by Scott Ferguson
It’s a Wonderful Life has long been a holiday classic. A 1946 Christmas fantasy by director Frank Capra, the film is a sentimental portrait of communal altruism in the face of economic crisis and existential despair. Every Christmas, millions of viewers ritually revisit the movie to reflect upon the season’s spirit of giving.
From the perspective of Modern Monetary Theory (MMT), however, the film’s yearly returns seem more like a perennial nightmare. Whereas MMT insists that money is a limitless public instrument and that private sector production depends on centralized governance and fiscal spending, It’s a Wonderful Life imagines that the state has little to do with American money or production and romanticizes the practice of gathering large sums from many small private donations, or in contemporary parlance, “crowdfunding.” The story in It’s a Wonderful Life is set against the backdrop of a tumultuous period in American history, stretching roughly from the end of World War I to just after the Second World War. Instead of thematizing the turbulent politics of provisioning and privation that shape this period, the film treats money as a private and largely alienating relation. It then holds up crowdfunding as a supernatural salve for working people.
In this sense, the film remains surprisingly relevant to present viewers. As thousands turn to crowdfunding platforms to shore up neoliberalism’s structural failures in everything from healthcare to the arts, It’s a Wonderful Life’s improbable fable of community-funded uplift stokes contemporary desires for digitally mediated miracles.
The film’s dismal economics become clearest in the two key miracles that frame its narrative. First, an angel named Clarence is sent from Heaven to save protagonist George Bailey, the now suicidal head of an insolvent Building and Loan Association in Bedford Falls, New York. Clarence convinces George to embrace life by showing him a dystopian version of Bedford Falls in which he never existed. This theological intervention into the secular realm suggests that any mediation or assistance from above is to be strictly personal, moral, and existential. It also falsely implies that collective life is wholly contingent upon the actions of individuals, as in most Hollywood fare.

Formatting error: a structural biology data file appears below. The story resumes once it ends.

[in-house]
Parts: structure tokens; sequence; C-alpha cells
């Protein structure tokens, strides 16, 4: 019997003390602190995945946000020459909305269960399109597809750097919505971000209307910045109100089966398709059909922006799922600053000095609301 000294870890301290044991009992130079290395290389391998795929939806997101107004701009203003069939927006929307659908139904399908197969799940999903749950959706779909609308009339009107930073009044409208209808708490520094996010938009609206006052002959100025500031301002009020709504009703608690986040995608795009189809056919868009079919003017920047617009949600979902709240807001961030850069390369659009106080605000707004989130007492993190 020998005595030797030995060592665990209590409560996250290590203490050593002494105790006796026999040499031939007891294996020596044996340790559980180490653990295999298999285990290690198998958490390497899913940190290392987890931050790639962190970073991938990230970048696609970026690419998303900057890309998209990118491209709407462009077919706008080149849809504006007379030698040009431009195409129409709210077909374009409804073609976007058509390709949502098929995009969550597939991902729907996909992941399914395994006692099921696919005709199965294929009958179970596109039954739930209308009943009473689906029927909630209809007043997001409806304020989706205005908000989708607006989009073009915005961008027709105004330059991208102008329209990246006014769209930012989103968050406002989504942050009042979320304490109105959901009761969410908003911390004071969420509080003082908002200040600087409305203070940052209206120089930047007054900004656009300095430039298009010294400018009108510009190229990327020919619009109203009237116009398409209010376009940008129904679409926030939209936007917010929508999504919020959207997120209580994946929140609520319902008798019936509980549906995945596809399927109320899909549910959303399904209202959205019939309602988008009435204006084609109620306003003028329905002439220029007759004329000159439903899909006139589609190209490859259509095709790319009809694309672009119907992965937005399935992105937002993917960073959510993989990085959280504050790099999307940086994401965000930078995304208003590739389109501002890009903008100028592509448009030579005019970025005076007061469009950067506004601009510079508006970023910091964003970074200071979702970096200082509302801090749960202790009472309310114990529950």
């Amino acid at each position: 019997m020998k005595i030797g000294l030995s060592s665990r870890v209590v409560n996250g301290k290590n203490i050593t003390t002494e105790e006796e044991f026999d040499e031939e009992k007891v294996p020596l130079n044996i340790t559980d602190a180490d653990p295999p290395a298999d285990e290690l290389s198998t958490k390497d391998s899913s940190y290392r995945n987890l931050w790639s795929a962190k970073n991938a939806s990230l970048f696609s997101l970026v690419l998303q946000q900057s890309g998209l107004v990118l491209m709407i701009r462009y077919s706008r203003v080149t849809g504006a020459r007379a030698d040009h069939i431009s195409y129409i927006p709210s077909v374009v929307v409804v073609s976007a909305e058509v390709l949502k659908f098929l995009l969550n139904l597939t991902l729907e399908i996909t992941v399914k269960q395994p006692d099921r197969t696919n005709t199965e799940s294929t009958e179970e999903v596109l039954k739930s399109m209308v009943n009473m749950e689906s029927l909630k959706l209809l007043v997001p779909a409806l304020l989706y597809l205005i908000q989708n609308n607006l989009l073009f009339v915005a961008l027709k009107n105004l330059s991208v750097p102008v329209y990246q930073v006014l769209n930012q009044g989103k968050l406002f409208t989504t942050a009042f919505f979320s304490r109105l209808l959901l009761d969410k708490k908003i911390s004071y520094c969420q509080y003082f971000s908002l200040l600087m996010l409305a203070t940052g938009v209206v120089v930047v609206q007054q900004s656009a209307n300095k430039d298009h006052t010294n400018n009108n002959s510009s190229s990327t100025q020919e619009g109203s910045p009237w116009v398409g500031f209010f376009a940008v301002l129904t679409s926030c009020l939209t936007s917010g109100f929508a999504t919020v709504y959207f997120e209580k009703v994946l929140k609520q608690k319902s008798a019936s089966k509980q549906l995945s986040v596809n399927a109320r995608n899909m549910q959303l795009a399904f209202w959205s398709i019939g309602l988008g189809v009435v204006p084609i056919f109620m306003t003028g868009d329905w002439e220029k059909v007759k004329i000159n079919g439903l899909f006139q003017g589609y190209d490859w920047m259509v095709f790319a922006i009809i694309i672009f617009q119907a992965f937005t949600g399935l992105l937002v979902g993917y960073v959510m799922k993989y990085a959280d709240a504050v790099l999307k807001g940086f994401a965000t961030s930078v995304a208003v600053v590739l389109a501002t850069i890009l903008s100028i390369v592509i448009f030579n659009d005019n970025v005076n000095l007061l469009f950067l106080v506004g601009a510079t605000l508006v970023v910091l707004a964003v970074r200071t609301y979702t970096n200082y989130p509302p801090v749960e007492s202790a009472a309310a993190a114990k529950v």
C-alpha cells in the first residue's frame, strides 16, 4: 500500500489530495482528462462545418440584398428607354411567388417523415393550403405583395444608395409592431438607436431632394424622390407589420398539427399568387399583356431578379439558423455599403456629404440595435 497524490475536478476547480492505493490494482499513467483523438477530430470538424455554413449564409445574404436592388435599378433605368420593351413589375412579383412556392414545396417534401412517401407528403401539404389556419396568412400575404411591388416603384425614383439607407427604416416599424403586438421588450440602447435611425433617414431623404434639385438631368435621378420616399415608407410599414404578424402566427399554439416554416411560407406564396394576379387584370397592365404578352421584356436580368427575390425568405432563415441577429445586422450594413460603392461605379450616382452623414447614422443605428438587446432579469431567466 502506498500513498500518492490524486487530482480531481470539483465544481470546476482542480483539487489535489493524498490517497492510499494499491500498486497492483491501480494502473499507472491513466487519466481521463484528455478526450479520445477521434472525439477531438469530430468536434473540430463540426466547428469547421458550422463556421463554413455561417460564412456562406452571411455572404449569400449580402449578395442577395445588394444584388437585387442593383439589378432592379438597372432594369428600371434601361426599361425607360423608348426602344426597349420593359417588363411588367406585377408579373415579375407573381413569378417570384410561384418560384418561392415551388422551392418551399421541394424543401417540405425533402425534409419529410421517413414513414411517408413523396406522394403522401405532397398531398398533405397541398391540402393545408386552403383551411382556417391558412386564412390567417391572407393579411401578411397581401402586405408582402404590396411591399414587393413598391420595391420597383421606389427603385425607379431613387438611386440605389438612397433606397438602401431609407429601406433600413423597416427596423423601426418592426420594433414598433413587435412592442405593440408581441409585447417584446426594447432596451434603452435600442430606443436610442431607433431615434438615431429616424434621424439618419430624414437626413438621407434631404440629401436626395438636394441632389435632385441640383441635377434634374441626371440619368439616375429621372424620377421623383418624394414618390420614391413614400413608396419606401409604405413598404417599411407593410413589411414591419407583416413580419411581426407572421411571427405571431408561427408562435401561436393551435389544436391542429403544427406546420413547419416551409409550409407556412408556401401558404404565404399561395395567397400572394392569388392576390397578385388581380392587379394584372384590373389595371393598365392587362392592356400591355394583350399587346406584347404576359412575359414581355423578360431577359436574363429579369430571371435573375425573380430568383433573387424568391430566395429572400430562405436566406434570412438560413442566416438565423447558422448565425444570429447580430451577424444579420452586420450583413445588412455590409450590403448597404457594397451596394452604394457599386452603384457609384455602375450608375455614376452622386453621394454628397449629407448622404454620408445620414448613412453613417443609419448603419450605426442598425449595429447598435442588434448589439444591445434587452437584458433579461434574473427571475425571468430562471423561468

The film’s second miracle occurs at the story’s conclusion. On Christmas Eve, the townsfolk of Bedford Falls pool together heaps of their own hard-earned dollars, at once redeeming George’s decision to remain alive and rescuing the Building and Loan on which they, too, rely. Indeed, because the Building and Loan provides Bedford’s downtrodden with decent housing, when the community aids George it is also helping itself. In reality, of course, the New Deal and World War II saw the US government spend like never before or since, and midcentury suburbanization was an overt governance project. But It’s a Wonderful Life envisions money as a slippery private substance, which is monopolized by capitalist slumlord Henry F. Potter. It then dramatizes quality social investment and housing as marvels of bottom-up cooperation.
In the end, Clarence’s and the community’s extraordinary actions snowball into one big Christmas miracle. The result glorifies crowdfunding as the only antidote to systemic breakdown and imbues this antidote with a schmaltzy sense of divine justice. In doing so, It’s a Wonderful Life not only misconstrues political economy and makes a mockery of American history. It also naturalizes so-called “secular stagnation” and renders long-lasting transformation unimaginable.
In response, one might wish to organize a mass boycott against It’s a Wonderful Life this Christmas season. Yet why forsake the charms of a great Hollywood tearjerker when we can build a political movement that turns our shared pangs into miracles that really deliver the goods?
So, happy viewing, everyone. Only, this year let us look askance at It’s a Wonderful Life’s crowdfunding reveries and fight to realize the money form’s still-untapped public powers.
Originally published on Naked Capitalism